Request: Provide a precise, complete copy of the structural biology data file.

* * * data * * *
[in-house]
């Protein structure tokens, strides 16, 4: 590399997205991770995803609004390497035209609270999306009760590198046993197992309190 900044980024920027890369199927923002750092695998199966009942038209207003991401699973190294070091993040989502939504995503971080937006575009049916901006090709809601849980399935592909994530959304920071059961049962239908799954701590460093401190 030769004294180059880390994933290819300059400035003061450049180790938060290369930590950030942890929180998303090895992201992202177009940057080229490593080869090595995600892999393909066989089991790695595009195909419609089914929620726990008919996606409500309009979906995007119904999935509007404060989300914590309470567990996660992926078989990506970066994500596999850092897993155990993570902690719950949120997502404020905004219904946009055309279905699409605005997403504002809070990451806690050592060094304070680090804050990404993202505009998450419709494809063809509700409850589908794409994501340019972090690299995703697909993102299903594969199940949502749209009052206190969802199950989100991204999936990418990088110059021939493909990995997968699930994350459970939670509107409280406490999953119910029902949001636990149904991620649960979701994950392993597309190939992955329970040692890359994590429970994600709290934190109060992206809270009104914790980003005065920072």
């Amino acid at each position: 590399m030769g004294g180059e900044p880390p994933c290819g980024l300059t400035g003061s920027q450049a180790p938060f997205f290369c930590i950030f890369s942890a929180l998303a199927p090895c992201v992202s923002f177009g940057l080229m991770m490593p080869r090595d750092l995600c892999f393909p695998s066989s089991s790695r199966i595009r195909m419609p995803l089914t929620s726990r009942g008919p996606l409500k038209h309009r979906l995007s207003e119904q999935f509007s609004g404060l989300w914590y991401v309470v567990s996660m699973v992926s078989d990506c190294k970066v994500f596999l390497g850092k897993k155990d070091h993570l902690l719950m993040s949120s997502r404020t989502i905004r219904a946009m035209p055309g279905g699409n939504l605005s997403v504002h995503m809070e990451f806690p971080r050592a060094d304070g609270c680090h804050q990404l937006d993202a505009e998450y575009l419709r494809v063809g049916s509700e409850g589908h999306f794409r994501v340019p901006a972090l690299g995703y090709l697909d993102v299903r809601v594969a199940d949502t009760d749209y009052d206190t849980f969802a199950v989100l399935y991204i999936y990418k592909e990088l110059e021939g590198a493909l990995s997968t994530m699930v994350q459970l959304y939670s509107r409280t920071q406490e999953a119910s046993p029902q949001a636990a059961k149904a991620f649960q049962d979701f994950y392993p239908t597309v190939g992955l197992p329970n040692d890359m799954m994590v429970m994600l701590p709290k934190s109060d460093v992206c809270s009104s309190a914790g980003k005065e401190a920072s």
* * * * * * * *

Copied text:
[in-house]
């Protein structure tokens, strides 16, 4: 590399997205991770995803609004390497035209609270999306009760590198046993197992309190 900044980024920027890369199927923002750092695998199966009942038209207003991401699973190294070091993040989502939504995503971080937006575009049916901006090709809601849980399935592909994530959304920071059961049962239908799954701590460093401190 030769004294180059880390994933290819300059400035003061450049180790938060290369930590950030942890929180998303090895992201992202177009940057080229490593080869090595995600892999393909066989089991790695595009195909419609089914929620726990008919996606409500309009979906995007119904999935509007404060989300914590309470567990996660992926078989990506970066994500596999850092897993155990993570902690719950949120997502404020905004219904946009055309279905699409605005997403504002809070990451806690050592060094304070680090804050990404993202505009998450419709494809063809509700409850589908794409994501340019972090690299995703697909993102299903594969199940949502749209009052206190969802199950989100991204999936990418990088110059021939493909990995997968699930994350459970939670509107409280406490999953119910029902949001636990149904991620649960979701994950392993597309190939992955329970040692890359994590429970994600709290934190109060992206809270009104914790980003005065920072």
């Amino acid at each position: 590399m030769g004294g180059e900044p880390p994933c290819g980024l300059t400035g003061s920027q450049a180790p938060f997205f290369c930590i950030f890369s942890a929180l998303a199927p090895c992201v992202s923002f177009g940057l080229m991770m490593p080869r090595d750092l995600c892999f393909p695998s066989s089991s790695r199966i595009r195909m419609p995803l089914t929620s726990r009942g008919p996606l409500k038209h309009r979906l995007s207003e119904q999935f509007s609004g404060l989300w914590y991401v309470v567990s996660m699973v992926s078989d990506c190294k970066v994500f596999l390497g850092k897993k155990d070091h993570l902690l719950m993040s949120s997502r404020t989502i905004r219904a946009m035209p055309g279905g699409n939504l605005s997403v504002h995503m809070e990451f806690p971080r050592a060094d304070g609270c680090h804050q990404l937006d993202a505009e998450y575009l419709r494809v063809g049916s509700e409850g589908h999306f794409r994501v340019p901006a972090l690299g995703y090709l697909d993102v299903r809601v594969a199940d949502t009760d749209y009052d206190t849980f969802a199950v989100l399935y991204i999936y990418k592909e990088l110059e021939g590198a493909l990995s997968t994530m699930v994350q459970l959304y939670s509107r409280t920071q406490e999953a119910s046993p029902q949001a636990a059961k149904a991620f649960q049962d979701f994950y392993p239908t597309v190939g992955l197992p329970n040692d890359m799954m994590v429970m994600l701590p709290k934190s109060d460093v992206c809270s009104s309190a914790g980003k005065e401190a920072s």